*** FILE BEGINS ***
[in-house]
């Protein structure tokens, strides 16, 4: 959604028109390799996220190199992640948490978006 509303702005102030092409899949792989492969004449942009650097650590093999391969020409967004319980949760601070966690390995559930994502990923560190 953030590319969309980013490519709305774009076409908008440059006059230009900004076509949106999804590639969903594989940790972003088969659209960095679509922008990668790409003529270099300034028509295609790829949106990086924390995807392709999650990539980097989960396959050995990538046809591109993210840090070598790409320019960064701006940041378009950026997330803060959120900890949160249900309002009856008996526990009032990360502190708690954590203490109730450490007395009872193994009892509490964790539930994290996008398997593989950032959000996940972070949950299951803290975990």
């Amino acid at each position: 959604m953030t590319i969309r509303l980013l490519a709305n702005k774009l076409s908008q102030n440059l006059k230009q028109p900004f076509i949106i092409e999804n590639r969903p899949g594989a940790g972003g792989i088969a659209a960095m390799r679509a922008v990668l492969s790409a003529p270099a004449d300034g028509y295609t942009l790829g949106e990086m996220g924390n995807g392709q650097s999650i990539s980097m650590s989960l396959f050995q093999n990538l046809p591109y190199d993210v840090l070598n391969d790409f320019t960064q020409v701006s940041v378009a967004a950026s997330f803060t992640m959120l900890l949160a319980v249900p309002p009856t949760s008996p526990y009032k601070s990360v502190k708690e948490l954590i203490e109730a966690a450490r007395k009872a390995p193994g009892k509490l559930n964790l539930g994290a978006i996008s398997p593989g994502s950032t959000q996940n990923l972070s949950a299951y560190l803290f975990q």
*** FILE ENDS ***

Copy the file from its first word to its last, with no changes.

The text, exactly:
[in-house]
């Protein structure tokens, strides 16, 4: 959604028109390799996220190199992640948490978006 509303702005102030092409899949792989492969004449942009650097650590093999391969020409967004319980949760601070966690390995559930994502990923560190 953030590319969309980013490519709305774009076409908008440059006059230009900004076509949106999804590639969903594989940790972003088969659209960095679509922008990668790409003529270099300034028509295609790829949106990086924390995807392709999650990539980097989960396959050995990538046809591109993210840090070598790409320019960064701006940041378009950026997330803060959120900890949160249900309002009856008996526990009032990360502190708690954590203490109730450490007395009872193994009892509490964790539930994290996008398997593989950032959000996940972070949950299951803290975990």
């Amino acid at each position: 959604m953030t590319i969309r509303l980013l490519a709305n702005k774009l076409s908008q102030n440059l006059k230009q028109p900004f076509i949106i092409e999804n590639r969903p899949g594989a940790g972003g792989i088969a659209a960095m390799r679509a922008v990668l492969s790409a003529p270099a004449d300034g028509y295609t942009l790829g949106e990086m996220g924390n995807g392709q650097s999650i990539s980097m650590s989960l396959f050995q093999n990538l046809p591109y190199d993210v840090l070598n391969d790409f320019t960064q020409v701006s940041v378009a967004a950026s997330f803060t992640m959120l900890l949160a319980v249900p309002p009856t949760s008996p526990y009032k601070s990360v502190k708690e948490l954590i203490e109730a966690a450490r007395k009872a390995p193994g009892k509490l559930n964790l539930g994290a978006i996008s398997p593989g994502s950032t959000q996940n990923l972070s949950a299951y560190l803290f975990q």